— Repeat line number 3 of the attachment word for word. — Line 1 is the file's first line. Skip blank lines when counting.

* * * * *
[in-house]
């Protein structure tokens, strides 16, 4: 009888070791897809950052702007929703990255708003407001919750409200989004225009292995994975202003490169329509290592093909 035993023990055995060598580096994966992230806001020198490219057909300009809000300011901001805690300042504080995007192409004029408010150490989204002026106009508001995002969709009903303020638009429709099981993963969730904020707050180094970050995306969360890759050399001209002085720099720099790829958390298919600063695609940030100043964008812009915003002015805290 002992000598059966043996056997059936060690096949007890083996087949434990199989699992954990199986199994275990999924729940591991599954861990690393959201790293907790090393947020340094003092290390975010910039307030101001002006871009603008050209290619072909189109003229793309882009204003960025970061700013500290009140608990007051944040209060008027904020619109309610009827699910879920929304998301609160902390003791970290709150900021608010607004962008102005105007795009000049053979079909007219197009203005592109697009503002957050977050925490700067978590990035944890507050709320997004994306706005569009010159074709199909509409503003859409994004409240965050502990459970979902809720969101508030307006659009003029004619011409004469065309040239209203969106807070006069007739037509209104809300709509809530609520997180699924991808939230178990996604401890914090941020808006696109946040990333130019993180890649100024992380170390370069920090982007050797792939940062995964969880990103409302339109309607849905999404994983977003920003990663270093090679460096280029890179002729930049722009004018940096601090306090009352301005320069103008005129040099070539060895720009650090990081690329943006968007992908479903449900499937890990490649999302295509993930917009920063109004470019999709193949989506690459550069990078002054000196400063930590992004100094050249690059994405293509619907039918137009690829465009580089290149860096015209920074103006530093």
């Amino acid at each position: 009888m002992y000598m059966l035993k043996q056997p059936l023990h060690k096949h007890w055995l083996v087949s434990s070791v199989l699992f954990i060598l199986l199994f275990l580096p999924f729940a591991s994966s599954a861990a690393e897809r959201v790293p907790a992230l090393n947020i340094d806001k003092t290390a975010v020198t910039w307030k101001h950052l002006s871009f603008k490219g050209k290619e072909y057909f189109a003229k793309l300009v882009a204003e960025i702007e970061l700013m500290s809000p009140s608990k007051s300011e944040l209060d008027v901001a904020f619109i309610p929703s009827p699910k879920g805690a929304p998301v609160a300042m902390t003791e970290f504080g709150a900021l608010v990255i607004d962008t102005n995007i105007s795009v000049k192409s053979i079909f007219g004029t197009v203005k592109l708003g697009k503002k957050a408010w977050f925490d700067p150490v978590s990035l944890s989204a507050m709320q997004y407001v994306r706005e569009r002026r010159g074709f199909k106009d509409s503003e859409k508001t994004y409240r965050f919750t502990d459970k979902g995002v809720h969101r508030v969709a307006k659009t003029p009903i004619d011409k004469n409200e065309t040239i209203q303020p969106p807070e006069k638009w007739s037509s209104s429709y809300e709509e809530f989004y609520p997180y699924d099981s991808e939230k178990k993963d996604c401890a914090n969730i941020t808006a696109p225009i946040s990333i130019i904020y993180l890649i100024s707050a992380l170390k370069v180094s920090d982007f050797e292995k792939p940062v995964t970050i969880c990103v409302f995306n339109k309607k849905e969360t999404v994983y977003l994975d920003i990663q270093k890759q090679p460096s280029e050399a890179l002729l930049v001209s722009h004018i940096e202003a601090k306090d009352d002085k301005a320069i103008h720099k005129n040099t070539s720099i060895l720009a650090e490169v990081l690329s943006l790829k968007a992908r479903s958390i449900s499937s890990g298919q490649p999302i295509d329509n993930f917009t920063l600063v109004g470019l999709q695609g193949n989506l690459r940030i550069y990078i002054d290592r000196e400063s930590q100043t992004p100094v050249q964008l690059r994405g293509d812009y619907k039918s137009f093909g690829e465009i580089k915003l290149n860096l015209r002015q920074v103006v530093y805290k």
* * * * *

């Amino acid at each position: 009888m002992y000598m059966l035993k043996q056997p059936l023990h060690k096949h007890w055995l083996v087949s434990s070791v199989l699992f954990i060598l199986l199994f275990l580096p999924f729940a591991s994966s599954a861990a690393e897809r959201v790293p907790a992230l090393n947020i340094d806001k003092t290390a975010v020198t910039w307030k101001h950052l002006s871009f603008k490219g050209k290619e072909y057909f189109a003229k793309l300009v882009a204003e960025i702007e970061l700013m500290s809000p009140s608990k007051s300011e944040l209060d008027v901001a904020f619109i309610p929703s009827p699910k879920g805690a929304p998301v609160a300042m902390t003791e970290f504080g709150a900021l608010v990255i607004d962008t102005n995007i105007s795009v000049k192409s053979i079909f007219g004029t197009v203005k592109l708003g697009k503002k957050a408010w977050f925490d700067p150490v978590s990035l944890s989204a507050m709320q997004y407001v994306r706005e569009r002026r010159g074709f199909k106009d509409s503003e859409k508001t994004y409240r965050f919750t502990d459970k979902g995002v809720h969101r508030v969709a307006k659009t003029p009903i004619d011409k004469n409200e065309t040239i209203q303020p969106p807070e006069k638009w007739s037509s209104s429709y809300e709509e809530f989004y609520p997180y699924d099981s991808e939230k178990k993963d996604c401890a914090n969730i941020t808006a696109p225009i946040s990333i130019i904020y993180l890649i100024s707050a992380l170390k370069v180094s920090d982007f050797e292995k792939p940062v995964t970050i969880c990103v409302f995306n339109k309607k849905e969360t999404v994983y977003l994975d920003i990663q270093k890759q090679p460096s280029e050399a890179l002729l930049v001209s722009h004018i940096e202003a601090k306090d009352d002085k301005a320069i103008h720099k005129n040099t070539s720099i060895l720009a650090e490169v990081l690329s943006l790829k968007a992908r479903s958390i449900s499937s890990g298919q490649p999302i295509d329509n993930f917009t920063l600063v109004g470019l999709q695609g193949n989506l690459r940030i550069y990078i002054d290592r000196e400063s930590q100043t992004p100094v050249q964008l690059r994405g293509d812009y619907k039918s137009f093909g690829e465009i580089k915003l290149n860096l015209r002015q920074v103006v530093y805290k």